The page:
The first librarian was Horace F. Gustin who was paid a salary of $50.00 per year. In 1878 there were over 3,000 volumes available for public use. Originally the library was open only on Wednesday from 1-5 and 7-9. Remember, this was the library operating out of the lower level room in the County Clerk’s office on Virginia Street. Starting in January 1884, the library was open in the new building four afternoons and evenings a week. In 1890 the library and its books were declared for free use by residents, instead of being limited to Society members only.
The Seneca County News ran this item in 1927: “Few if any libraries in New York State can equal the record of the Waterloo Public Library in loaning in one year more than twice the number of books on the shelves. the total circulation of the year was almost five volumes to each inhabitant”…
Today this library is one of the oldest library buildings still in its original intended use in New York State.
In 1900, there were over 1,000 registered and labelled items in the museum. As the number of museum items continued to increase, the need for a separate museum display became apparent. Thanks to a bequest from Charles Terwilliger, an addition was built in 1960. This addition became known as the Terwilliger Museum. In 1966 the Waterloo Memorial Day Centennial Committee recognized the need for a suitable repository for the many records and mementos associated with Memorial Day. The Memorial Day Museum was acquired in 1966 from the Village of Waterloo. It was a brick house located at 35 East Main Street. Almost immediately two rooms were open to the public. Work on preparing other rooms to be open to the public continued until 2002. In addition to perpetuating the meaning of Memorial Day and honoring all war veterans who gave their lives serving our country, the museum recreates rooms indicative of life in Waterloo in 1866.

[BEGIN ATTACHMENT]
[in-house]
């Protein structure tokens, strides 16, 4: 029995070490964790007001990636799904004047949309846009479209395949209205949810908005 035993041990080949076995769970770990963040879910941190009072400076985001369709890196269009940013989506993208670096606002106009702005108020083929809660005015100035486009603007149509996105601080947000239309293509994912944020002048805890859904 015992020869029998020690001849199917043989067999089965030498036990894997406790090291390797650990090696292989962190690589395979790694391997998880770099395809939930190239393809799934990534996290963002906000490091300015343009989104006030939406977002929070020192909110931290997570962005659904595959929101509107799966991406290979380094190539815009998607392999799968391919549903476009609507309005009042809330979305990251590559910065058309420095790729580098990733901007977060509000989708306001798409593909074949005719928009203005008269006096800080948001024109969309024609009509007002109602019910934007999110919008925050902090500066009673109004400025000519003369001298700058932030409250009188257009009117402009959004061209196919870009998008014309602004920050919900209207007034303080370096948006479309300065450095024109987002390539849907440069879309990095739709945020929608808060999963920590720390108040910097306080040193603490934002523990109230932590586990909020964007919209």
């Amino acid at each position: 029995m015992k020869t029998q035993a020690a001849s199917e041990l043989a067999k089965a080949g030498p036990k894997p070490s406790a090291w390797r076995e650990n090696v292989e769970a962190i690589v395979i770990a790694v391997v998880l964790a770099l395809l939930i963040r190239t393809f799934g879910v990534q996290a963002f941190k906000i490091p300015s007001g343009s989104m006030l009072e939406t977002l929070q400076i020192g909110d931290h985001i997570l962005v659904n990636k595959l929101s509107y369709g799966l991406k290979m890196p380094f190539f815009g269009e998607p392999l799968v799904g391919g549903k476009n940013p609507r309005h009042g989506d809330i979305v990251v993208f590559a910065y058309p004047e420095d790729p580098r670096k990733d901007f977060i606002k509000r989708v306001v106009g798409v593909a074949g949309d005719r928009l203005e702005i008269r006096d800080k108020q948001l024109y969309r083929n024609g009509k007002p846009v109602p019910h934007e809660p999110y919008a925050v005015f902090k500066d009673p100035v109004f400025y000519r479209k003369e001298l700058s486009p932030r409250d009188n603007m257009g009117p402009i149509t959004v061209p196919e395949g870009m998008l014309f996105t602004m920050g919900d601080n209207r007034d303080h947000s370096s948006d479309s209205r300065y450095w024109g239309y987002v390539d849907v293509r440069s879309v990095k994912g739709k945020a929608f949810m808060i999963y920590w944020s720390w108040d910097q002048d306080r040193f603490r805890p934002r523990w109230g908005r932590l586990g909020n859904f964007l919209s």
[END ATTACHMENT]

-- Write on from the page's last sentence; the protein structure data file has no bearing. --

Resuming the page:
Besides the erection of its beautiful library and museum buildings, the Waterloo Library and Historical Society has made some noteworthy accomplishments through the years. These include the publication of a full account of the Sullivan Campaign on its Centennial Anniversary in 1879, the erection of the Red Jacket Monument near Canoga marking the birthplace of the Seneca Indian Chief Red Jacket in 1891, and the erection of the Lafayette Monument in 1922.
Any building over 100 years old is in need of more than simply routine maintenance. The Waterloo Library and Historical Society Board of Trustees kicked off a major capital campaign project on March 23, 2006. In different phases over the next three years the beautiful historically significant building had a new slate roof installed, repaired the stained glass windows and ornamental ironwork. The library also had the electrical, plumbing, heating, and air conditioning systems upgraded. The vision and hard work of the Board of Trustees continued the vision and energy of those who have been associated with this building and museum since its inception.